The back-story of a futuristic Rome is interesting enough, though not explained in any depth. We know that a Roman-like empire runs the galaxy, but not how it came to be this way. One assumes this is revealed in subsequent volumes. The action revolves around a handful of undisciplined and erratic rebel fighter pilots and their crews. Fun loving, and fast living, they don’t expect to live much beyond their current battles.

The story flips back and forth to the Imperial Admiral consumed with finding and crushing the resistance once and for all. He is a brilliant sociopath who throws lives around without a thought. Though his schemes often work, they also destroy as many soldiers on his side as from the resistance. If you like evil geniuses, you’ll like this one.

There is plenty of action to satisfy any space military junky. It is fast paced and fun, moving forward briskly all of the time. There isn’t much in the way of political explanation or development, but many readers prefer it that way. The characters, though developed at great length remain two-dimensional caricatures, rather than real people. They seem disposable, with some memorable exceptions: the Italian scientist and the evil Imperial Admiral.

The story is read by Greg Tremblay. He does an excellent job and his character voices are well defined and a pleasure to listen to.

Pax Humana is a fun ride. If you enjoy the military space genre, you should not hesitate to listen to this one. While the back story of the futuristic Roman Empire is not explored in any depth, it is still interesting enough, and makes us want to hear what happens in part 2. And isn’t that the definition of a book worth listening too?

Audiobook provided for review by the narrator. ( )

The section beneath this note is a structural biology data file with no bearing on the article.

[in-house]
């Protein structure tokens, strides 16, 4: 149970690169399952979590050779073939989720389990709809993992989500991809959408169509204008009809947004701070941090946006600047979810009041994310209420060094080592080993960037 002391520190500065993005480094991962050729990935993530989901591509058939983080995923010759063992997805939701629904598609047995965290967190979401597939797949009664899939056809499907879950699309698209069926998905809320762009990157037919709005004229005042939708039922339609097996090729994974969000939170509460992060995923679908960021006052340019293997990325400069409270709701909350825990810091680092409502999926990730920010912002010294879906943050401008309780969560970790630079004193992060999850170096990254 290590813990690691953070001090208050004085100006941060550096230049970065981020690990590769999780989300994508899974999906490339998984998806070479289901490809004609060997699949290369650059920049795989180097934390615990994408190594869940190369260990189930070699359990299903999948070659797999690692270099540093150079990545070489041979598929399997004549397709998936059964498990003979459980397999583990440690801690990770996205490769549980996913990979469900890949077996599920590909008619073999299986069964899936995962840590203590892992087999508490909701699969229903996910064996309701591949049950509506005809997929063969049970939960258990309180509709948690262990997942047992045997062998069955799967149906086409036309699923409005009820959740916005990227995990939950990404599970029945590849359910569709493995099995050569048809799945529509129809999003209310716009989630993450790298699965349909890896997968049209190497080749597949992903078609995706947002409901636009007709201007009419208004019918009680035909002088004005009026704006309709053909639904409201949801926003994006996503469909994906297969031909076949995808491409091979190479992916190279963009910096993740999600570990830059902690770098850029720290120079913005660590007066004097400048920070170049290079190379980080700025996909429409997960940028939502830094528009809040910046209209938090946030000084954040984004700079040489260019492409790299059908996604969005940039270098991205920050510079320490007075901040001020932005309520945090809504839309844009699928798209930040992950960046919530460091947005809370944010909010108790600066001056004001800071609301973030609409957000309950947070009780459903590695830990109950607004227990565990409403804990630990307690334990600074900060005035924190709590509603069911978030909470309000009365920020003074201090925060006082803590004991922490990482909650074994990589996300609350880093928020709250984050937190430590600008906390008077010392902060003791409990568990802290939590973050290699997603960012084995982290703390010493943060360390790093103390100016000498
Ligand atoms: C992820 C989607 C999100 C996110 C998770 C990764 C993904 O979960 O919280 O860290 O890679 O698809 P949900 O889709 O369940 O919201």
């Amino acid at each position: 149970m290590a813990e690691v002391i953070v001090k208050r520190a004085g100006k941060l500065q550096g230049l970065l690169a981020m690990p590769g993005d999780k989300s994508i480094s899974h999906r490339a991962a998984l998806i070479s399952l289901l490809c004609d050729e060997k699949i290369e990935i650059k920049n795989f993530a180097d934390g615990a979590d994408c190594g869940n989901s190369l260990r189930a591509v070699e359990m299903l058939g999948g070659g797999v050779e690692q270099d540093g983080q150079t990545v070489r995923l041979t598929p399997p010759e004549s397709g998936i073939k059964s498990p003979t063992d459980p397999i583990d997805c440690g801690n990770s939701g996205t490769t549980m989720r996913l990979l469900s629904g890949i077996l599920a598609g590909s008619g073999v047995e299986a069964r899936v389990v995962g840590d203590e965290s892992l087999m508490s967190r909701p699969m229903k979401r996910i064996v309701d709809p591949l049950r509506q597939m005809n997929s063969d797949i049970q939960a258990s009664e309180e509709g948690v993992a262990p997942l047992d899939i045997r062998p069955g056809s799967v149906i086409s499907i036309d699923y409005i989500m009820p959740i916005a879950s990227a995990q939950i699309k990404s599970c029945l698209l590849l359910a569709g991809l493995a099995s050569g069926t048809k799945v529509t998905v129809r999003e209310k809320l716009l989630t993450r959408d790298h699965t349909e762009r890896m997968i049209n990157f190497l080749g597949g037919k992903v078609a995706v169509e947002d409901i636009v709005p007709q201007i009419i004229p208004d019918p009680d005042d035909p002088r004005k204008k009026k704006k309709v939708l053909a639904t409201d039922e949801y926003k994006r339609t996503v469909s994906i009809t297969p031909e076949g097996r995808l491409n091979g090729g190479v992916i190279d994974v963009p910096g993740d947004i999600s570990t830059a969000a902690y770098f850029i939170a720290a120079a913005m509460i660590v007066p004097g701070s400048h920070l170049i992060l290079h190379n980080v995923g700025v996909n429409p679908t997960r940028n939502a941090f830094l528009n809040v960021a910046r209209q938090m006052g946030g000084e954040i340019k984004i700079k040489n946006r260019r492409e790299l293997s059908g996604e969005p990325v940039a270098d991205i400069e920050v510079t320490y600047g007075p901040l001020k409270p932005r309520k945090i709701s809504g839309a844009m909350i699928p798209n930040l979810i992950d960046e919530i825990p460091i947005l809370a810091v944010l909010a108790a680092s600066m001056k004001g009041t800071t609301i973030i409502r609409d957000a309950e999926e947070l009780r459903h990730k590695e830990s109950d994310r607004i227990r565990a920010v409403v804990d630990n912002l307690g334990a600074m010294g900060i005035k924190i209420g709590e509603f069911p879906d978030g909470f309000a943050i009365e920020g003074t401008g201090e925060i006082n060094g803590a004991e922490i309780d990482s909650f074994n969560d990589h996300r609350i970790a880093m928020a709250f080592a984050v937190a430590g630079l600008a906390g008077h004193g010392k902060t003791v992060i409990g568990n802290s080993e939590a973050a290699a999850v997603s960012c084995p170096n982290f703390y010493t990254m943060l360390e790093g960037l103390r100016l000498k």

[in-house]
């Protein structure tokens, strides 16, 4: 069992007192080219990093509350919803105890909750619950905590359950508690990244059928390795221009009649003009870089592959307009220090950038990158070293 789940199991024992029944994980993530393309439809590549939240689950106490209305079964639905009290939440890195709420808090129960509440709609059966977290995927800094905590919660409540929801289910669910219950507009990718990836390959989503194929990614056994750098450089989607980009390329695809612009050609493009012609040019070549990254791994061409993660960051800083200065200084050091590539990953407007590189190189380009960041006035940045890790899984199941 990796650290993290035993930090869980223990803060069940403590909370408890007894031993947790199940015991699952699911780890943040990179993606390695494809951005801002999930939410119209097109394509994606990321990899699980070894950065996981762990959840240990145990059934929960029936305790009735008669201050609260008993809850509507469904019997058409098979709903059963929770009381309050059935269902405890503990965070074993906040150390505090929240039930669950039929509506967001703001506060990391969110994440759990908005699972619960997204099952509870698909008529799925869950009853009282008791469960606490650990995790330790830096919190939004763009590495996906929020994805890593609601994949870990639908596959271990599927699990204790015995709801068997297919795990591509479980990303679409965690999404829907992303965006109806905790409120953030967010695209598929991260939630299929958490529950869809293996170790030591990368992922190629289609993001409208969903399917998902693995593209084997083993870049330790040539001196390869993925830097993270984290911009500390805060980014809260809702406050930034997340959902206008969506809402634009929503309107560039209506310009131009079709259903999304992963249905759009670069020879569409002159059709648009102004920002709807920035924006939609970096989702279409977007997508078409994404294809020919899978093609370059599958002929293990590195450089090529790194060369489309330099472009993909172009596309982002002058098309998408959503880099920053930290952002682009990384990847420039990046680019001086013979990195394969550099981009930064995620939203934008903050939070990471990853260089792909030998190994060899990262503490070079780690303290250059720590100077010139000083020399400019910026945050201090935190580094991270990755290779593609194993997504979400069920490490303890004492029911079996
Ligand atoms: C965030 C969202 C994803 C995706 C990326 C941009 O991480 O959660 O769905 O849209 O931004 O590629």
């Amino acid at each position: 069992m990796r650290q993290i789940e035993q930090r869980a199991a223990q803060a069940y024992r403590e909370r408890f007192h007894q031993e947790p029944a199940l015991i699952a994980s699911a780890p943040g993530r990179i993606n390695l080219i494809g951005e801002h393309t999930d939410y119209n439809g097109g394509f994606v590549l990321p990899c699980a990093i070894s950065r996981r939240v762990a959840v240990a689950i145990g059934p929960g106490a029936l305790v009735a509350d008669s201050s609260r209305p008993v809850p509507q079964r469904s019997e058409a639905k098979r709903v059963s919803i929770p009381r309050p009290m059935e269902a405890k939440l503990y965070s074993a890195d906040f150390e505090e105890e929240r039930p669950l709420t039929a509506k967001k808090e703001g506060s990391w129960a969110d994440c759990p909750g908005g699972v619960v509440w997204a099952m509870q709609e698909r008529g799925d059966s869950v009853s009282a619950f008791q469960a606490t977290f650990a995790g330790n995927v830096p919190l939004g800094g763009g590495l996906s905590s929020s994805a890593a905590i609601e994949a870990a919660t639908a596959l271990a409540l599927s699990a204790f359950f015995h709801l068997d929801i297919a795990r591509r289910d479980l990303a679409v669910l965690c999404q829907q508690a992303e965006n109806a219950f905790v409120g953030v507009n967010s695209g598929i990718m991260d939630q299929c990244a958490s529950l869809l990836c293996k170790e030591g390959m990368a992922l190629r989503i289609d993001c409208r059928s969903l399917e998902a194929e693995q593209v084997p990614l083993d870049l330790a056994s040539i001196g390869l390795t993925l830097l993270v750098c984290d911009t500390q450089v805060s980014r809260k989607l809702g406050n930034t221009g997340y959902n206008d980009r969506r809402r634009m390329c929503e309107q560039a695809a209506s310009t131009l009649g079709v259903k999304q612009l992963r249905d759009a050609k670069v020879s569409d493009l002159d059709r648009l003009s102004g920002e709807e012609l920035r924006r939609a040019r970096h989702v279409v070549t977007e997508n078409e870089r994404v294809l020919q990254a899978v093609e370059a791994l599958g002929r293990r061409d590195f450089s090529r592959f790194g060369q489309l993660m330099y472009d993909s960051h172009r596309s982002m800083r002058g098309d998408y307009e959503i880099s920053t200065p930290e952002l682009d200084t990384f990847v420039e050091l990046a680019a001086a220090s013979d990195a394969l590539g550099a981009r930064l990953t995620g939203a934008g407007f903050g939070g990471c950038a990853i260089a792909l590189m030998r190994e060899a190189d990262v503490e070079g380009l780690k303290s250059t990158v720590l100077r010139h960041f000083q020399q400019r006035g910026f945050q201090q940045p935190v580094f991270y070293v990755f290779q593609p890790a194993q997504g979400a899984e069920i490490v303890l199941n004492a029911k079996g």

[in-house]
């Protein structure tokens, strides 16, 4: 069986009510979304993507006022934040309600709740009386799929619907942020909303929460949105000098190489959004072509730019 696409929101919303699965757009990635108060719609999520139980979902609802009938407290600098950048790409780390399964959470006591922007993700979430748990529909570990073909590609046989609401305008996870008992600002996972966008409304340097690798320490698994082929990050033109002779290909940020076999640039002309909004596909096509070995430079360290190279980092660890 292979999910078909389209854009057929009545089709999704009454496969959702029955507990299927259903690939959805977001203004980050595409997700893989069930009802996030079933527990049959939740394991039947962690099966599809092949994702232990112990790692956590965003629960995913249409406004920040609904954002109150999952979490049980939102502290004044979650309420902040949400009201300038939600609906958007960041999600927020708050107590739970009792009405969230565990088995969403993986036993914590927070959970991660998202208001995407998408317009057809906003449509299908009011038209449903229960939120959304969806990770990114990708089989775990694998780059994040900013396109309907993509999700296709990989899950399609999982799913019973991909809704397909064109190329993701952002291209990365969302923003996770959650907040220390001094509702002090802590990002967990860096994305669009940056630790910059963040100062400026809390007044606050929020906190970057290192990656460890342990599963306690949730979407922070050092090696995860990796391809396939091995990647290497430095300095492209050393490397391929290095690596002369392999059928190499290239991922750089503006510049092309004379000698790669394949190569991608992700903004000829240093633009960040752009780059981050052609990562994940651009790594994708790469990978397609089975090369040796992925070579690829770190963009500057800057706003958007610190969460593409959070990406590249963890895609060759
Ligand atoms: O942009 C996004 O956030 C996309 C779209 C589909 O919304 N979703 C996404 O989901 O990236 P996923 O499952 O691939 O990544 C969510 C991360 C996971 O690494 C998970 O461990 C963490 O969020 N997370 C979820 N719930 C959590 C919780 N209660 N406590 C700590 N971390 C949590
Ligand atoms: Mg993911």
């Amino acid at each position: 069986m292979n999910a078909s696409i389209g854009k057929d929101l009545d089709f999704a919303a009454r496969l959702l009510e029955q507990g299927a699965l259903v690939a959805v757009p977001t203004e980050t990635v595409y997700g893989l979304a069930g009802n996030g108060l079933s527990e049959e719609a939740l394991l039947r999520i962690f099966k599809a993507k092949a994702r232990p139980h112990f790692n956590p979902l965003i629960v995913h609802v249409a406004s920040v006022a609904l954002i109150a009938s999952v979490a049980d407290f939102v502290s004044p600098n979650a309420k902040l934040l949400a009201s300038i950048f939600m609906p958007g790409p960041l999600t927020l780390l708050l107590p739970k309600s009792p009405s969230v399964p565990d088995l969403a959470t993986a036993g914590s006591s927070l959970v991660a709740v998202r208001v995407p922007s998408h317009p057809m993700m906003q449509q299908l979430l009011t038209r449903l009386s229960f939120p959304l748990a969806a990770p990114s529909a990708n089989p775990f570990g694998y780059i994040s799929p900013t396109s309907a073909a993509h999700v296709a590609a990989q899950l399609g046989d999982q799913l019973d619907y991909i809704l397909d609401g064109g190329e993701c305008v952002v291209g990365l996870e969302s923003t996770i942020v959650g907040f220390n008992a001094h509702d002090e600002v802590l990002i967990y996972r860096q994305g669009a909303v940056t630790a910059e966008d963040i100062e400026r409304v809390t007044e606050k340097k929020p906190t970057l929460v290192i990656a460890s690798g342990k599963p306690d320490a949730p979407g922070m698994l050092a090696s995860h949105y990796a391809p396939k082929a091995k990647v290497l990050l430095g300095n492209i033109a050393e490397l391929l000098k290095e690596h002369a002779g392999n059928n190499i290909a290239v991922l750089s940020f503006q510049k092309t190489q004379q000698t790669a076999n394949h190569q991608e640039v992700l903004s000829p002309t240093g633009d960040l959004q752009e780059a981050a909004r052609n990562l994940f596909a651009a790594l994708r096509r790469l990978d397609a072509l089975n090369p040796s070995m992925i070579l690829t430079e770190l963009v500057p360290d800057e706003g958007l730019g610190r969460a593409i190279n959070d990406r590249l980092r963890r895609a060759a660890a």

audiobibliophile | Aug 5, 2015 |
I was given this book in exchange for an honest review.

I have mixed feeling about this book. I loved the storyline it was well written and characters were well developed. However, the twists did not come as a surprise to me. I like to be completely thrown for a loop. You could tell the author is a huge fan of sci-fi, some of the characters seemed to be developed from characters of other sci-fi stories. While this book does start off a little slow, once the pace picks up it is hard to put down. I am looking forward to reading the next episode though. ( )
  sportzmomof5 | Apr 20, 2014 |
The Terran Gambit is based on a great idea: an imperialistic civilisation that decides to conquer Earth. The writing is agile and you quickly get to know the protagonist’s jock-like approach to life. I would say that Webb’s greatest strength is his battle scenes and the novel’s pace. The story is easy to read and understand, and I liked some of the characters, who leaped off the pages.
  sylbecke | Apr 6, 2014 |
[ Note: I received this book as an Advanced Review Copy (ACR) directly from the author via Librarything's Member Giveaway.]